He has six tips for making changes that stick:

1) Start easy.
2) Connect each snack to an existing habit.
3) Respect your rhythm.
4) Design your environment (e.g. Leave a dumbbell by the kettle that you can work out with whenever you’re waiting for the kettle to boil, go through your cupboards and remove all the sugary snacks, and consider removing the TV from your bedroom.)
5) Use positive self-talk
6) Celebrate your success.

An example of a mind health snack is “the brain tap” – “Transfer those whirring thoughts out of your head and on to a fresh piece of paper”.

Another is “Spend five minutes each day enjoying nature, whether through sight, sound or smell”.

Being in nature lowers stress levels, lessens depression, improves mental focus, boosts the immune system, increases endurance, reduces tiredness, reduces chance of disease.

As regards Dr C’s breathing exercises, which are placed in the Mind section for some reason, these are “Simple Breathing” and “Breath counting”. They are all well and good but I’m somewhat disappointed that he doesn’t include some of the good breathing exercises he presented in one of his previous books, which I much preferred, since I don’t own those books.

The part of the book I am most enamoured of is the Body section which deals with physical exercises.

Unfortunately, most of these I am unable to do without the aid of one of my physiotherapists, who have both gone on holiday for the next three weeks. I can’t do them by myself because I can’t do an exercise and look at the book at the same time, and am unable to remember exercises in my head without having done them hundreds of times.

Some of the exercises I just can’t do with or without help, e.g. one called “wall cogs”, whatever that means. This exercise requires that one’s bottom, upper back and back of one’s head always have contact with the wall; but it is impossible for my bottom and the back of my head to have contact with the wall at the same time, presumably because my back is not straight.

I can sort of do Jogging on the Spot and Jumping Jacks, and can do Sumo Squats, and do these each day while my physios have abandoned me.

I can’t do each of these exercises for five minutes but I can do a minute or two of each one, the one after the other.

There are loads of exercises, all illustrated by photos, though personally I also need verbal explanations for these.

And, as regards photos, though the good doctor is a personable man, as I mentioned in a review of one of his previous books, I really feel we could do with fewer photos of him, and perhaps instead photos of his wife.

The heart snacks have the intention of improving the quality of our connection with friends, family and partners.

One example is the “Tea Ritual”- “Stop what you are doing and sit attentively with a friend or partner”.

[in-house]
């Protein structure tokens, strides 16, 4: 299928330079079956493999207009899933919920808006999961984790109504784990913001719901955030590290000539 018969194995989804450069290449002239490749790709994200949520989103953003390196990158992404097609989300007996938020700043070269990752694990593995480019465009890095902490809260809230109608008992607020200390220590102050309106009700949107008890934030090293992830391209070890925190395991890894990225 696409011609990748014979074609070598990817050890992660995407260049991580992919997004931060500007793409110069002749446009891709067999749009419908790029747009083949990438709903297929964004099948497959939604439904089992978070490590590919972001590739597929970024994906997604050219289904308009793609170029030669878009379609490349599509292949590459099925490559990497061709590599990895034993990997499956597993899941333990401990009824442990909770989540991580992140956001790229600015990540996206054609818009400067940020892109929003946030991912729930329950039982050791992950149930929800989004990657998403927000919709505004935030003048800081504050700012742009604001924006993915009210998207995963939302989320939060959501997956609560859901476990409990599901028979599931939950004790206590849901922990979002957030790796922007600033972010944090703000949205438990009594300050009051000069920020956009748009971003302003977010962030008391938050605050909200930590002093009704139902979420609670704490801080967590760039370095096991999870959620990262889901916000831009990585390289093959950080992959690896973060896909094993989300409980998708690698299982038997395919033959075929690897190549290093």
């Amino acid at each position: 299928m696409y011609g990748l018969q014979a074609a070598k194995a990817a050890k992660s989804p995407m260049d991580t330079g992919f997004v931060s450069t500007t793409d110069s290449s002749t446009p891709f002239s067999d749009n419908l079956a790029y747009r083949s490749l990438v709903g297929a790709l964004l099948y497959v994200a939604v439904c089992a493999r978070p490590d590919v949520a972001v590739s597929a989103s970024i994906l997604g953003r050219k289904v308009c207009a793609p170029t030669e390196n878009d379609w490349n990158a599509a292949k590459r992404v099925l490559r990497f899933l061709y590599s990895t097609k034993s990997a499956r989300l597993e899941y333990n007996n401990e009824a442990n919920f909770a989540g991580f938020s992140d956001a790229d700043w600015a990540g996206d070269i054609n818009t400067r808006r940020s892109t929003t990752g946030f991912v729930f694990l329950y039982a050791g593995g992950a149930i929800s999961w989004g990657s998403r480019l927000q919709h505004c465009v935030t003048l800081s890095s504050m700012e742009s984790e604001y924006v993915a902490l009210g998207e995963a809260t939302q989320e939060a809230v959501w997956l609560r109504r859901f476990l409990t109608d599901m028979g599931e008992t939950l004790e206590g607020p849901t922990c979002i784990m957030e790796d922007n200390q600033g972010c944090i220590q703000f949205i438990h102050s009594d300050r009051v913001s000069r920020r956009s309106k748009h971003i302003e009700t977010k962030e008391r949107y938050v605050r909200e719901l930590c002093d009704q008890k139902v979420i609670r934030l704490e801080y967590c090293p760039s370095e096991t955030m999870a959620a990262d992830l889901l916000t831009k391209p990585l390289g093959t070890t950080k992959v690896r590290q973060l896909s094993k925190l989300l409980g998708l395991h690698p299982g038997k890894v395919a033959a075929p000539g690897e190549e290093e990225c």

Another is “Perform a five-minute act of kindness”.

A third is “Do something you love for five minutes each day”. (I presume this has to do with one’s connection to oneself.) That’s easy for me. I love reading and writing book reviews. So I do things I love for a couple of hours every day, more or less.

It’s important that we choose the health snacks we really want to do.

We are told that the “Ripple Effect” occurs, by which Dr Chatterjee means that tiny changes in routine can trigger new, positive changes in other areas of our life.

Since I’ve learnt much about optimal nutrition from the Medical Medium, Anthony William, I would like to comment on Dr C’s brain-nourishing smoothie.

He extols the values of blueberries but fails to mention the vastly superior qualities of wild blueberries, which thus would be an even better ingredient for his smoothie.

And in his “Happy Brain Smoothie”, Dr C recommends using cow’s, goat’s or unsweetened plant milk, whereas I would suggest that cow’s milk is not to be recommended.

Otherwise, his suggestions for Smoothie ingredients, such as raspberries, cinnamon, turmeric and ginger, are of course mostly excellent. (It was in fact the neuroscientist Miguel Toribio Mateas who created the smoothie.)

The book also comprises case stories so we can hear how doing the various exercises has helped Dr C’s patients.

I feel that the print could have been larger so as to take into consideration us older readers or others whose sight may not be perfect.

But, all in all, I feel this latest book of his provides an excellent help for us time-constricted and stressed denizens of the modern world. If this book can’t help us to improve our lives and ourselves, what can?
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IonaS | Aug 1, 2020 |